“Build it, and they will come.”
These words paraphrased from the Kevin Costner film “Field of Dreams” seem to echo the attitude that many companies have had toward their Web sites. All too often, business professionals may become too enamored with the look, animations, streaming elements or functionality of their Web sites.
Indeed, the images and entertainment that companies can provide to online visitors are cool. Amid the excitement, don’t forget that the “cool” Web site will add value only if customers actually visit the site and stay to take advantage of the fancy features.
Kimberley Jones, founder and president of Verite Inc., Draper, UT, a multimedia production company that has done work for Novell, Symantec and Pennzoil, summarized the idea: “It is not enough to have a great Web site. You’ve got to drive traffic to your site through other channels.”
Driving traffic. How do marketers get customers to their Web sites? Marketing professionals use a variety of traditional and creative strategies. Direct mail, television, radio and print advertising are among the tried-and-true methods. Bulk e-mail, opt-in e-mail and online affiliate marketing programs have taken the lead in the online arena.
Research and industry experts recommend a combination of these approaches, a strategy called multichannel marketing. In a recent report posted on eMarketer, a Web site resource for business online, Jupiter Communications, New York, emphasized the importance of thorough cross-channel integration of marketing efforts for successful online strategies.
Likewise, a study conducted by Ohio State University found that consumers prefer using both the telephone and e-mail to communicate rather than just one channel. The telephone was better for communication with emotional connections and e-mail was a convenient channel for communicating around schedules.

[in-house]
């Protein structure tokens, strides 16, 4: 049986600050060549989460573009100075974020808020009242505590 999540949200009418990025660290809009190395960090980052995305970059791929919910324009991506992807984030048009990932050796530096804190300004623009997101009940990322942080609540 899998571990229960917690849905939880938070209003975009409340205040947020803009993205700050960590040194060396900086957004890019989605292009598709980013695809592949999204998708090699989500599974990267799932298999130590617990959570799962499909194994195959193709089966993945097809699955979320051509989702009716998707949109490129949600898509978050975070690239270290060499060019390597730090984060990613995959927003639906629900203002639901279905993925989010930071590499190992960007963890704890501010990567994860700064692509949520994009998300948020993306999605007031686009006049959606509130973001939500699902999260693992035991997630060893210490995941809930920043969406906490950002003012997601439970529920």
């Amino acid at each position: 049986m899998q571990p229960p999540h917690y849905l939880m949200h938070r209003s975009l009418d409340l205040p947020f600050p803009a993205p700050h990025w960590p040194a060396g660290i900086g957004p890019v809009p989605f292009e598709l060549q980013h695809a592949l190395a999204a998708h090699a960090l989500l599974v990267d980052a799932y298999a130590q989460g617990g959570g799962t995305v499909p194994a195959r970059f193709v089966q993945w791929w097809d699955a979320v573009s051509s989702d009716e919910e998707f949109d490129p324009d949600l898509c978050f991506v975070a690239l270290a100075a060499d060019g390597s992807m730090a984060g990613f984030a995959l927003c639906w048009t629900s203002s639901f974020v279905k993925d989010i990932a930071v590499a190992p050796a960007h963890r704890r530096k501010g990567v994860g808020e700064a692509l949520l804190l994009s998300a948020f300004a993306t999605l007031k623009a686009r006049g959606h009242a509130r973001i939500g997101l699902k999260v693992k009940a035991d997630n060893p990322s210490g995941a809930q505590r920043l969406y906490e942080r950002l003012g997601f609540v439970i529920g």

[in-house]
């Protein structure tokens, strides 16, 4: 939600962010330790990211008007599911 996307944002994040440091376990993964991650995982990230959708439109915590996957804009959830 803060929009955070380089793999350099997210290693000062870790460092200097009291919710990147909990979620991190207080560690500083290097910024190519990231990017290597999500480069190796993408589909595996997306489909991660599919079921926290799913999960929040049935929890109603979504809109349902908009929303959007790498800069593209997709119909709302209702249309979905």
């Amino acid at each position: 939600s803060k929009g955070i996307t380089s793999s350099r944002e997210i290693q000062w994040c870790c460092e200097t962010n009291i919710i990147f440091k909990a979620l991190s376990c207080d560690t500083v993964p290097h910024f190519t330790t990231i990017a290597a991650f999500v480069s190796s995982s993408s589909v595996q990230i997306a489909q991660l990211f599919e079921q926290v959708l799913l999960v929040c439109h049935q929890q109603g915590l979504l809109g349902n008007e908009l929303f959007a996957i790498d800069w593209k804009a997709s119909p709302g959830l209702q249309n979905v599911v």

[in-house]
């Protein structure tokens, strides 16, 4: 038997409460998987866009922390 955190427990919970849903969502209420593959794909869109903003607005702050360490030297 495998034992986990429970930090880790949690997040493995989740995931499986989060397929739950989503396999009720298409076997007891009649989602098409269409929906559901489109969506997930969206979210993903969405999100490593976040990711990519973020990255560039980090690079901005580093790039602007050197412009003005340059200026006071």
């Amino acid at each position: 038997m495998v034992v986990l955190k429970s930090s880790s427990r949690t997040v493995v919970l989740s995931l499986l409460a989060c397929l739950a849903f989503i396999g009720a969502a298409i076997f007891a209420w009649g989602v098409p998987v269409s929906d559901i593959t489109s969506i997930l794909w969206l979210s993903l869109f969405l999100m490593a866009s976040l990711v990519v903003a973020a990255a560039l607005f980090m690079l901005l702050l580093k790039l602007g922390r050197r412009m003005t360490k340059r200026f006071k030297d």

Additionally, a study by Spikes Cavell & Co., Newbury, Berkshire, England, shows that several companies operate the various marketing channels independently to communicate with their customers. The commentary on the study suggested that companies must coordinate all the channels of communication to make their customer relationship management efforts truly effective.
Get results. Multichannel marketing is already showing impressive results. Consultant Tom Rauh, from Deloitte & Touche, New York, told attendees at the Direct Marketing Association’s Net Marketing 2000 conference in Seattle in February that multichannel consumers are the best retail customers. He said his experience shows a linear relationship between the number of channels through which consumers receive messages and the amount they purchase.
For example, consumers who receive complementary marketing through two channels buy twice as much as other consumers. Those who receive marketing messages through three channels buy three times as much.
Optimize marketing efforts. Multichannel marketing optimizes the effectiveness of marketing efforts by coordinating the various channels to complement and reinforce each other. A common example is a department store that advertises a sale on the radio, in a newspaper and places sale signs on racks of sale merchandise. That’s using three channels to reinforce awareness and encourage purchases.